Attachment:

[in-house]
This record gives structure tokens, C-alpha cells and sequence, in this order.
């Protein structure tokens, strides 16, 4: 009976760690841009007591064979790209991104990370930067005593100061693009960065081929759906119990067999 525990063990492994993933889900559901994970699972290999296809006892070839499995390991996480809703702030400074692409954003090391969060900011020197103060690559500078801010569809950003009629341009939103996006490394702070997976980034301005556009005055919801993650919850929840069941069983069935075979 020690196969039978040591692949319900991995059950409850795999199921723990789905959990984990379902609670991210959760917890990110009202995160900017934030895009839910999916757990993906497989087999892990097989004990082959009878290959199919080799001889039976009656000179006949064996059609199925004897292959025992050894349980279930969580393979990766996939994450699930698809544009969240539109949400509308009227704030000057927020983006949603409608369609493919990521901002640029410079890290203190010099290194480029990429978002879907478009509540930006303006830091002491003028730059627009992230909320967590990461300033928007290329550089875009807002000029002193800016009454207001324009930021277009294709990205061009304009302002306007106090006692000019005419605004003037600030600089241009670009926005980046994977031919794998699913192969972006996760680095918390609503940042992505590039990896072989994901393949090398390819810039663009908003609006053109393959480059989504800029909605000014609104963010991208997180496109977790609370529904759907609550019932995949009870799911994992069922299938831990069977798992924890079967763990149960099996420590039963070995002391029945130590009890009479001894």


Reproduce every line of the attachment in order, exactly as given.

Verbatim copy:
[in-house]
This record gives structure tokens, C-alpha cells and sequence, in this order.
């Protein structure tokens, strides 16, 4: 009976760690841009007591064979790209991104990370930067005593100061693009960065081929759906119990067999 525990063990492994993933889900559901994970699972290999296809006892070839499995390991996480809703702030400074692409954003090391969060900011020197103060690559500078801010569809950003009629341009939103996006490394702070997976980034301005556009005055919801993650919850929840069941069983069935075979 020690196969039978040591692949319900991995059950409850795999199921723990789905959990984990379902609670991210959760917890990110009202995160900017934030895009839910999916757990993906497989087999892990097989004990082959009878290959199919080799001889039976009656000179006949064996059609199925004897292959025992050894349980279930969580393979990766996939994450699930698809544009969240539109949400509308009227704030000057927020983006949603409608369609493919990521901002640029410079890290203190010099290194480029990429978002879907478009509540930006303006830091002491003028730059627009992230909320967590990461300033928007290329550089875009807002000029002193800016009454207001324009930021277009294709990205061009304009302002306007106090006692000019005419605004003037600030600089241009670009926005980046994977031919794998699913192969972006996760680095918390609503940042992505590039990896072989994901393949090398390819810039663009908003609006053109393959480059989504800029909605000014609104963010991208997180496109977790609370529904759907609550019932995949009870799911994992069922299938831990069977798992924890079967763990149960099996420590039963070995002391029945130590009890009479001894």